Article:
The Kuala Selangor Fireflies - Hope for the Future
A Natural Heritage Full of Light
Fireflies are the messengers that whisper in the darkness, like stars in the night sky that provide a flicker of light to the vastness of the void. One of the most fascinating insects that can be seen abound in Malaysia at one time is now fast disappearing due to the country’s rapid-paced development. Fortunately, there are still a few firefly’s havens that are available to be visited in Selangor. The two locations where visitors can go to view these elusive insects are Kampung Kuantan and Kampung Bukit Belimbing in the district of Kuala Selangor that is well known for fireflies, situated about 56km from Kuala Lumpur.
Fireflies are a type of insect from the beetle group and in Kampung Kuantan, the species that is most available is the Pteroptyx tener species. This species is an ecotourism attraction in Malaysia because tourists enjoy their synchronous flashing in large numbers on the mangrove trees and shrubs at night. This species of fireflies displays thousands of sparkling lights, incandescently flickering along the riverbank’s trees. At times, they even sparkle in such perfect synchronicity that one cannot help but to wonder whether there are some artificial lights being controlled and hidden somewhere in the forest. Studies have shown that Pteroptyx tener live in big colonies and each colony inhabits the trees with young leaves preferably in areas of minimal human intervention. When night falls, the fireflies will feed on the nectar of the leaves and attract mates with their synchronised flashing green light. The thorax of the insect produces a green glow that flashes at a frequency of 1/3 Hz, or 3 flashes in one second. Each of the Berembang tree, scientifically known as Sonneratia caseolaris, has different groups of fireflies and each group has flashes that are synchronized unique to the group itself.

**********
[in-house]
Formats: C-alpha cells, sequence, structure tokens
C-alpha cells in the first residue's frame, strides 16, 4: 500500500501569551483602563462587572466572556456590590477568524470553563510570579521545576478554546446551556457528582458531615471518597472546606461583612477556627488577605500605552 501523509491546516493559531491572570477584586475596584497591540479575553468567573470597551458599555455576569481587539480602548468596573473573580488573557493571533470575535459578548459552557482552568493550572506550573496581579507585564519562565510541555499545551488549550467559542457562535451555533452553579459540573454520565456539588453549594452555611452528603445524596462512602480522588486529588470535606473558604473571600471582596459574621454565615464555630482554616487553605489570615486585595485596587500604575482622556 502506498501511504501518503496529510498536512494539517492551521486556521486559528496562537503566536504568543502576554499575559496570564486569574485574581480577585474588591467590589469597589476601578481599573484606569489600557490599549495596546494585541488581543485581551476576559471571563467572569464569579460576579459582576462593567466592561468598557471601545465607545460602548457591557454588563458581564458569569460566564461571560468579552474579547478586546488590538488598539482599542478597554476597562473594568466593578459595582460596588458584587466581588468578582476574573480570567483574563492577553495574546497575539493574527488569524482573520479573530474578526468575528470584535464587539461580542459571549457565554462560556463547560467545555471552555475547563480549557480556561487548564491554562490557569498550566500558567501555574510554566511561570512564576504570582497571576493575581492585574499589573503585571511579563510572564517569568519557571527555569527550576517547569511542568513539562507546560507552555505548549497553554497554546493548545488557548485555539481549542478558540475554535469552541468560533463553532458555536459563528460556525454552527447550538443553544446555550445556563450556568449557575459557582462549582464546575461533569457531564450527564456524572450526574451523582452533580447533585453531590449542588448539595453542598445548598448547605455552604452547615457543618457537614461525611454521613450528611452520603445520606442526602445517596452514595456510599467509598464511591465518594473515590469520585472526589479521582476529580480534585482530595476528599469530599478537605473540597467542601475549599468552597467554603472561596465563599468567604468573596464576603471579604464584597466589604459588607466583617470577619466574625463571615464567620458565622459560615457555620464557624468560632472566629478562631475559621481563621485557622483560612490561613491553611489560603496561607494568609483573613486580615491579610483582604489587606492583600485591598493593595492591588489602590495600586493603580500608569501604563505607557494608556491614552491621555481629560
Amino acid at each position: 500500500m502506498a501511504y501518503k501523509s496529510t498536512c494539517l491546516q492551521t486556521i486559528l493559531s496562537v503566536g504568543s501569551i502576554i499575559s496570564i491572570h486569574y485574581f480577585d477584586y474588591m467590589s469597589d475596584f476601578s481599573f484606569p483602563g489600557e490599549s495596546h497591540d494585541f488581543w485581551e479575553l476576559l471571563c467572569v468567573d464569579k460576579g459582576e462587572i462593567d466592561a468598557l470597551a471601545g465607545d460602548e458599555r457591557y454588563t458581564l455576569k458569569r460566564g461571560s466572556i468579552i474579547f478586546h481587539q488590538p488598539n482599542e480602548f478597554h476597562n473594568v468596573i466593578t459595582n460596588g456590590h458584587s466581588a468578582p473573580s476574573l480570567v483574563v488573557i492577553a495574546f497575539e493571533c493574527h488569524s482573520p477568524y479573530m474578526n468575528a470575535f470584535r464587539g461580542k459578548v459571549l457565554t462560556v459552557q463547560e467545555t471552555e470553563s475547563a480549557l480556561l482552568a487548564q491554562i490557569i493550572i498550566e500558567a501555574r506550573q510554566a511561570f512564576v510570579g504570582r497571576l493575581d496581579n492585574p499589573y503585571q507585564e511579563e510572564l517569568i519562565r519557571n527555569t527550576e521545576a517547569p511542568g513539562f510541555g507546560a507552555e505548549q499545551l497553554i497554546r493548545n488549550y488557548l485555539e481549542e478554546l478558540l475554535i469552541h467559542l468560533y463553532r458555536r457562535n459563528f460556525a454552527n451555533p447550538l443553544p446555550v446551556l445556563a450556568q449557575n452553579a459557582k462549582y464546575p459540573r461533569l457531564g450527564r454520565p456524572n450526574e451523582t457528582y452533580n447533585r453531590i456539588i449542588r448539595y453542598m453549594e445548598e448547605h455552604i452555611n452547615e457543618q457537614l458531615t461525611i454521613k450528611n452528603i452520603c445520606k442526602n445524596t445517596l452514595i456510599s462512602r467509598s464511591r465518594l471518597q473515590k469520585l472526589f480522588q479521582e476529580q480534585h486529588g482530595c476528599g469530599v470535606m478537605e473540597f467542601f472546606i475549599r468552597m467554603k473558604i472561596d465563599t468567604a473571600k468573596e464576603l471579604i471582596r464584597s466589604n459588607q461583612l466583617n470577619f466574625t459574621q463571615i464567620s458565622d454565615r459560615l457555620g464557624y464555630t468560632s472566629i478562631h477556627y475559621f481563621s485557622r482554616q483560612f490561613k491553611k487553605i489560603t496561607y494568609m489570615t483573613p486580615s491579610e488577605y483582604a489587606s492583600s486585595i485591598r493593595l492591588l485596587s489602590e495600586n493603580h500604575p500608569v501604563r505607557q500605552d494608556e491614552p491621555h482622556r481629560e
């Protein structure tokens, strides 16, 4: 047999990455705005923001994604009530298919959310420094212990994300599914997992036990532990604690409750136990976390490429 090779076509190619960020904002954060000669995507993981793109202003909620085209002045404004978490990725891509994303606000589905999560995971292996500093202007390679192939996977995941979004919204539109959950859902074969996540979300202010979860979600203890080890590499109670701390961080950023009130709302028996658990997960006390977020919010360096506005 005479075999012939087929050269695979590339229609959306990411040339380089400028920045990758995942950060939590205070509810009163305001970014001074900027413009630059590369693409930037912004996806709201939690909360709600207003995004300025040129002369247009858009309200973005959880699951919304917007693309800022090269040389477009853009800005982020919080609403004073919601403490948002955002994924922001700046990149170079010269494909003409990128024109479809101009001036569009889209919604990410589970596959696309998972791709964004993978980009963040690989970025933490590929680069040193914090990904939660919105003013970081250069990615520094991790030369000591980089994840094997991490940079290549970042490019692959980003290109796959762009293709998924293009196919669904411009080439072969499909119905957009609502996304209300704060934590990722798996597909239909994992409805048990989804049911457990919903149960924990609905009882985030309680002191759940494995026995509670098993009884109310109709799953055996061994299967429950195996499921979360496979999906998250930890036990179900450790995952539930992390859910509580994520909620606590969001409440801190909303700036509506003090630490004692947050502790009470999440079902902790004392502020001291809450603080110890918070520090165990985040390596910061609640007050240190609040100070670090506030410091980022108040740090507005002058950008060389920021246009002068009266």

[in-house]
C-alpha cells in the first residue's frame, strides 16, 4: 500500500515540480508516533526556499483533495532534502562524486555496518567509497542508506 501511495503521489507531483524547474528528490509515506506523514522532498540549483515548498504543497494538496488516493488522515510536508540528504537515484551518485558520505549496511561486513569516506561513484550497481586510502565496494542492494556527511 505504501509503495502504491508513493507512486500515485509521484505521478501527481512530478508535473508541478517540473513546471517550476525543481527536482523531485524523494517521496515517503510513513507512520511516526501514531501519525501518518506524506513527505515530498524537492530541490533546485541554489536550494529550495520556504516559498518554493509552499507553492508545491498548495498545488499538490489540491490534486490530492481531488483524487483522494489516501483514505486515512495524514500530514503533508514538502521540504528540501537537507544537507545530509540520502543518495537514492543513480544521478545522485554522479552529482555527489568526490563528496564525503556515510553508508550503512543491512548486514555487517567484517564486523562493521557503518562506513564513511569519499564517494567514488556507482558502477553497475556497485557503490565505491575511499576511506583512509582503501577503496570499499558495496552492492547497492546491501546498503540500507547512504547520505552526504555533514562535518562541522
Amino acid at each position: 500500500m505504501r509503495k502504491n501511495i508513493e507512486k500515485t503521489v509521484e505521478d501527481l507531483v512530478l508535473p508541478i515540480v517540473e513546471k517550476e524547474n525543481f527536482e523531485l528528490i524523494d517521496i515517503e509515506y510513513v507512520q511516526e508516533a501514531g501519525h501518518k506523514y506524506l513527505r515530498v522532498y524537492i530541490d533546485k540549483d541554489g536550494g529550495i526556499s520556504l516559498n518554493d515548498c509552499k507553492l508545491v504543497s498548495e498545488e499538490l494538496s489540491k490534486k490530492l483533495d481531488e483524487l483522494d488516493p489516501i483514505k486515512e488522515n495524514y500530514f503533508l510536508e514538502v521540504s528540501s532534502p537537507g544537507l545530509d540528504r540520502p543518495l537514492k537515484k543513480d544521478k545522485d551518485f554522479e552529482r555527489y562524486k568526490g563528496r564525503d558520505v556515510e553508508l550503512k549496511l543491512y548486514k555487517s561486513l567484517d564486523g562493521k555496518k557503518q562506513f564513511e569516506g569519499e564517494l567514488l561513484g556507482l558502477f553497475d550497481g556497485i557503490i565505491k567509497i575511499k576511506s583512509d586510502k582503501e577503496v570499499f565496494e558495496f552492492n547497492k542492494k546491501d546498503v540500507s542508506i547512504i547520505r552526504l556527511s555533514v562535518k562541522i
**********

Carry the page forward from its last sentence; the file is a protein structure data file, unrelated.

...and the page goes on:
The mangrove forests in this area are identified as having a potentially high value for wildlife conservation and ecotourism. It is within this riparian mangrove is also the home to large colonies of fireflies that glow in the dark thus providing a brilliant illumination at night. Conservation of these trees are vital in the survival of these insects as to provide the habitat needed for them. Plus, these mangrove trees are also a habitat to river life such as fish, shrimp and crabs that will contribute to the income of fishermen.
The Berembang tree is a type of swamp tree that grows naturally at the Selangor riverside and is the most abundant and dominant mangrove species found along the riverbank of Kampung Kuantan, which extends up to 18 km downstream and 8 km upstream. The tree requires a tropical climate and swampy surrounding as well as in areas of low salinity (10% or less). The Berembang tree is the key to the survival of the fireflies, as it is an important source of food for these insects. Other than that, Berembang tree is also important as a habitat that acts as a filter for dirt and poison and producing clean water for the organism in the river. Over the years, more land clearance, development upstream and pollution from nearby areas have resulted in the loss of large mangrove areas, and fish resources have become scarce. According to local scientists, while the fireflies can be seen on the trees, it is on the ground of the riverbanks that the female fireflies lay their eggs. Therefore, conserving the river corridor and the natural vegetation in the area are important for the survival of the fireflies.
In my journey to see the fireflies myself, I sincerely had doubts on what I might find in Kuala Selangor. As I travelled by boat from the jetty in the wee hours of dusk with the sun setting behind me, my anticipation grew as the environment around me started to get darker by each moment. After a few minutes cruising up the river, the boat suddenly stopped and started heading to Sungai Selangor’s riverbank towards the mangrove trees. All I saw was pitch black darkness. Then suddenly, I could see some flickering lights within the mangrove. As I started to think, is this all there is? Only a few flickering fireflies? I was wrong. As our eyes began to adapt to the darkness, and knew what we were supposed to look out for, the few flickering lights at the beginning turned to hundreds of lights, and then turned into the thousands as we could now the clearly see the beauty of the fireflies in all their glory lighting the riverbank with their synchronised flickering. We even had the opportunity to interact with some on the fireflies as they came close to the boat, and one even landed in my young son’s palm. It was this experience which that touched my heart on the beauty and significance of these gentle insects and how important it is to protect them.
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